And there is no convincing him after he finds out they’ve taken the “Christ” out of “Tina.” Even so, it is a study in marital dynamics the way two very determined parents pursue what they think is best for their child; especially the mother—who is finally fed up talking around one of the central issues in the story. What is a concern other than dreams? money. She is going to see to it her daughter will rise out of poverty and if she can do it while doing something she loves? The manipulative tactics may be uncomfortable for some, but for most: all too familiar. However, this is an issue upon which Christina’s mom is willing to take risks. All the women in the Days Like This have reached a decisive moment (Christina on the cusp) and prove self-determining.
The third path, which is actually the first one we meet, is Karen Prince age 17 and a go-getter in her own right. Along with the “Tiaras” (who are brilliant), she makes up the lighter, more comedic moments—well, when Anna isn’t telling some man what she thinks, that is. Karen bridges Anna’s boldness and Christina’s youth. She has just sold her first song with persistence and happenstance. But she crushes on boys and admits her own father had his doubts when trying to envision her future—a new golf-bag helped. In the end, you understand what Luther and other must: there is no stopping these women.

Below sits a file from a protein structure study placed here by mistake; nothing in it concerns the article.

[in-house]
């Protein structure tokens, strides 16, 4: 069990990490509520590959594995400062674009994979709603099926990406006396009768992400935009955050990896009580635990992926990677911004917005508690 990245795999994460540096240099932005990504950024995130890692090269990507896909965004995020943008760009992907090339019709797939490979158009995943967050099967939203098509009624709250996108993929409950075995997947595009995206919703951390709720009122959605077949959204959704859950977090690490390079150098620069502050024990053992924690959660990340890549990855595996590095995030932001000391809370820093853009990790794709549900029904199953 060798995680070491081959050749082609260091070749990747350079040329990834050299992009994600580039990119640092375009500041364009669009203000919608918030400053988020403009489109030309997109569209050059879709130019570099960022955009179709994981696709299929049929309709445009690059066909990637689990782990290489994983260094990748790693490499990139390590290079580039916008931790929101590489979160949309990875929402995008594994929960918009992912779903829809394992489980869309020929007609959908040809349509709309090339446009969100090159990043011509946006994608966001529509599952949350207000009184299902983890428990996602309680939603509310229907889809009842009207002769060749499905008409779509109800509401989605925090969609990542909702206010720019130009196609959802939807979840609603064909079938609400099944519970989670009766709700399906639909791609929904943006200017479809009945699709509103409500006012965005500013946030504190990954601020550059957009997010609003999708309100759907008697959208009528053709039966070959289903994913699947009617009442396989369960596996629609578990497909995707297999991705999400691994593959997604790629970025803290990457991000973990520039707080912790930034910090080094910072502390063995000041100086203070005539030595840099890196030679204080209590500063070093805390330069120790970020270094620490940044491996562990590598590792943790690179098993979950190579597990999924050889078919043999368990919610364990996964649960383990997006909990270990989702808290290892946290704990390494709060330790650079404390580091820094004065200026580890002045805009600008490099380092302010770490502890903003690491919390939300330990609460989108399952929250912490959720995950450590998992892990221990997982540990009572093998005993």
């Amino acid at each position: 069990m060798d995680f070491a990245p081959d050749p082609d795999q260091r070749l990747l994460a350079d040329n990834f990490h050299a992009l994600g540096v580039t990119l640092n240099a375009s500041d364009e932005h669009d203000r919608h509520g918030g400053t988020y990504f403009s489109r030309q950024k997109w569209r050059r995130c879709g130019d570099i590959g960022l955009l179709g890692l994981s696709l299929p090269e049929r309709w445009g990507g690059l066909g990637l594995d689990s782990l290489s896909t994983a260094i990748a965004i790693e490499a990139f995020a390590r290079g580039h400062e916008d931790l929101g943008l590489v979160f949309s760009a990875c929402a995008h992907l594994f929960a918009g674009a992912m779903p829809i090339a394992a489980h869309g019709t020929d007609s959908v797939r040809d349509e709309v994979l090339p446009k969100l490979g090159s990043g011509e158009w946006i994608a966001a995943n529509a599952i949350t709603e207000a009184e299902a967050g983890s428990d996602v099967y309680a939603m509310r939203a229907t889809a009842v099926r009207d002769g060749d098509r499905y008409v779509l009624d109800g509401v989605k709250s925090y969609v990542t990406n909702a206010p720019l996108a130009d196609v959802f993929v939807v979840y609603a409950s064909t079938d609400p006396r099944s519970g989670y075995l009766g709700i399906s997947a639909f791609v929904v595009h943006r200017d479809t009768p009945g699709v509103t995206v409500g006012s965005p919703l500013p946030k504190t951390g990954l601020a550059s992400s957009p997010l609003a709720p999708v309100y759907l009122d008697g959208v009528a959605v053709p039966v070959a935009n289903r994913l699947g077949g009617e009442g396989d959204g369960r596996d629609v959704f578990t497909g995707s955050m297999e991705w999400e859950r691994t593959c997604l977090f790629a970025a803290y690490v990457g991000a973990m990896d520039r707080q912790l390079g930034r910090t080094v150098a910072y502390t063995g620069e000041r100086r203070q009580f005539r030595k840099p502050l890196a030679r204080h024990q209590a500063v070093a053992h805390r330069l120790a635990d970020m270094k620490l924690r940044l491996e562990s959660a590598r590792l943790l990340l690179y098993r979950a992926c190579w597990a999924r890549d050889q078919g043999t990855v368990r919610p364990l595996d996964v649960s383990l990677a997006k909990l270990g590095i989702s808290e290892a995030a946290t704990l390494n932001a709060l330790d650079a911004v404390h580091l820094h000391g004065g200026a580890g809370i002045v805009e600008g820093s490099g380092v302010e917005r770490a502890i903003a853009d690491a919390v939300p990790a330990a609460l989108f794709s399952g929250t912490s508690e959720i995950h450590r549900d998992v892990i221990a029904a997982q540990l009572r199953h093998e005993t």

Not that all the men in the story are discouraging. Anna’s ex does not share his brother’s view of Anna’s capabilities. And Anna has made contacts in a male-dominant industry, with strings she can pull. One resource is a song-writer whom she wants to pair with Karen—as her b-side of the record. Ben, for all his “rat faced” remarks, bought Karen’s first song. And even Luther is complicated by what he is unwilling to say…those manipulative tactics look less manipulative as time passes; the wife is just giving him his plausible deniability—until she is no longer willing to give him that.
The artwork, all in black and white, is reminiscent of the 60’s if not earlier. There is a nice balance of text and illustrated expression; engaging and easy to follow. Torres references ‘60s culture, but most of the historical weight is in Chandler’s clean-lined renderings. And while Torres tries to off-set the serious with quick wit, Chandler provides his own sense of well-timed humor. Days Like This is a beautifully plotted out piece in form.
That the story is set in the ‘60s creates a nice conversation about that time in our country and in the music of the times; however, plenty of it still resonates today. Women and men both are faced with difficult decisions under the pressures of a lot of cultural baggage. The development of the girl’s image (weight, song choice) are abbreviated allusions any reader of the present will pick up on and connect with.
The story is a quick read, Torres choosing his moments carefully. The book ends as Tina and the Tiaras are properly launched, however it creates enough momentum behind a positive trajectory that you understand how it will all play out for our protagonists. The optimism isn’t in the present day reader, but in the characterization of the women (and men) in story.